Investors are known for their style of investing. The moment
you hear of value investing, Warren Buffett leaps to mind; Peter Lynch reminds
us of growth investing; Howard Marks of distressed debt; George Soros or Stan
Druckenmiller are known for their macro trades; Jesse Livermore, a trader. And
the list goes on.
It is important to know your own dominant style of
investing. There would be something where you would be most comfortable in. For
example, my natural inclination is to buy stocks which are compounding in
nature and then sit and do nothing as long as they keep performing both on the
business and stock price fronts.
The problem starts when we become slightly successful in
your way of investing. Due to our ego, we tend to believe that our way of
investing is the best and others are subpar. And then we look for confirmation
from the external world. If we are a trader, we deify eminent and successful
traders, if we are investors we do the same with the famous investors. And that
is why you will find fundamental based investors deriding technical chartists
and vice-versa. This also puts subtle biases into our mind based on the
authority and commitment & consistency biases. For example, a generation of
investors blindly followed Buffett and avoided tech stocks just because he said
it was not within his circle of competence. And guess what, they missed the
best companies and winners in the last 20 years – Google, Apple, Microsoft,
Most of the people who start investing typically start with
either the technical or fundamental side, based on how they started their
journey and what influenced them. And over years, they keep getting better at
their craft. Very few have the curiosity and courage to take a peek at the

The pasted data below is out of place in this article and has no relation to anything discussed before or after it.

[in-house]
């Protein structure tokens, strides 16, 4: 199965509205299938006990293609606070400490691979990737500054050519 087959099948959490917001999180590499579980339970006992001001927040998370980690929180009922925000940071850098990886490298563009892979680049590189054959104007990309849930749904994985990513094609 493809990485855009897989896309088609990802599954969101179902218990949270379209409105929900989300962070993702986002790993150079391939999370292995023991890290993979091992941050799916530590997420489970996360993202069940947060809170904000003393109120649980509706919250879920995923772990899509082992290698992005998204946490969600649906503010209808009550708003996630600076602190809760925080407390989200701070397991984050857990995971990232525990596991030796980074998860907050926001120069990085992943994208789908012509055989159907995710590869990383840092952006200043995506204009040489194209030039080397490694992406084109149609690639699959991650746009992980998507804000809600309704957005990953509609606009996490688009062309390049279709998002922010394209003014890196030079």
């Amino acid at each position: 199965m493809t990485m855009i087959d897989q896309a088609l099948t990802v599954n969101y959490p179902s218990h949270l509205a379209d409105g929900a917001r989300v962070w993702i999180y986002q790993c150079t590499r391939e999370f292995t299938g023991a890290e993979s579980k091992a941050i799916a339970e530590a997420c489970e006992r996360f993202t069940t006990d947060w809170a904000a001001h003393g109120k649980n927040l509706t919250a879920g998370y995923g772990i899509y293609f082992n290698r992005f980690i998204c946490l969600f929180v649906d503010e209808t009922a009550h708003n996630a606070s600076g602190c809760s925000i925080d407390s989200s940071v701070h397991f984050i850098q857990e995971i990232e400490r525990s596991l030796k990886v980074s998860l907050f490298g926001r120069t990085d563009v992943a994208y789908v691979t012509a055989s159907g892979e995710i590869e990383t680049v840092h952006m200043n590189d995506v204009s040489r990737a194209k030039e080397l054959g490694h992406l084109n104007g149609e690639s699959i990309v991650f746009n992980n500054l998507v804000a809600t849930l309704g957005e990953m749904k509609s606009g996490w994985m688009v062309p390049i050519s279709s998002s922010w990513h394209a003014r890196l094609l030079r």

other side. And even for those that do, it is not easy to be successful.
Trading and investing require two completely different and mostly complimentary
mindset and very few can actually do well in both.
I have friends who are so deep-value oriented that they find
even entertaining the idea of studying a company with a PE of greater than 15
repugnant. Similarly, others would not even look at stocks which are not
growing above a 15% CAGR rate.
The table is from the book “Excess Returns” by
Frederik Vanhaverbeke. The book is completely ignorable other than this one
table! It captures the CAGR returns of investor-trades with long term track
records. When I chanced upon this table a few years back, it triggered a major
change in my thought process and I actually started delving into alternate
styles of investing. In fact, if you look closely, the people who have the best
long term public track records (greater than 10 years), it is the traders who
more or less win hands down. And yet their longevity was not there. The moment
you increase the investment duration to more than 20 years, the investors and
quant guys started taking over.
My main takeaway from this table was that it is important
not to deride other styles and get “style-boxed”. Style diversification is as
important as portfolio diversification, probably much more important. Since my
own style was primarily a buy-compounders-and-sit kind, I was perennially
missing out on shorter-term upswings in stocks of companies which may not merit
a buy in a concentrated quality portfolio. But even those stocks had a great
potential of giving decent returns.
I started exploring how the people on this list made money.
That opened up technical analysis and quantitative investing up for me. Now, I try to improve my skills in those areas as much as I spend time doing
fundamental research. And the main motivation is to be able to marry my
fundamental, technical and quantitative methods together to get a smoother
return profile over time.
is the Head of the equity advisory www.intelsense.in for long term wealth creation and a pure
quant focused newsletter at www.quantamental.in. Nothing in the article should be construed
as investment advice. Please do your own due diligence before investing.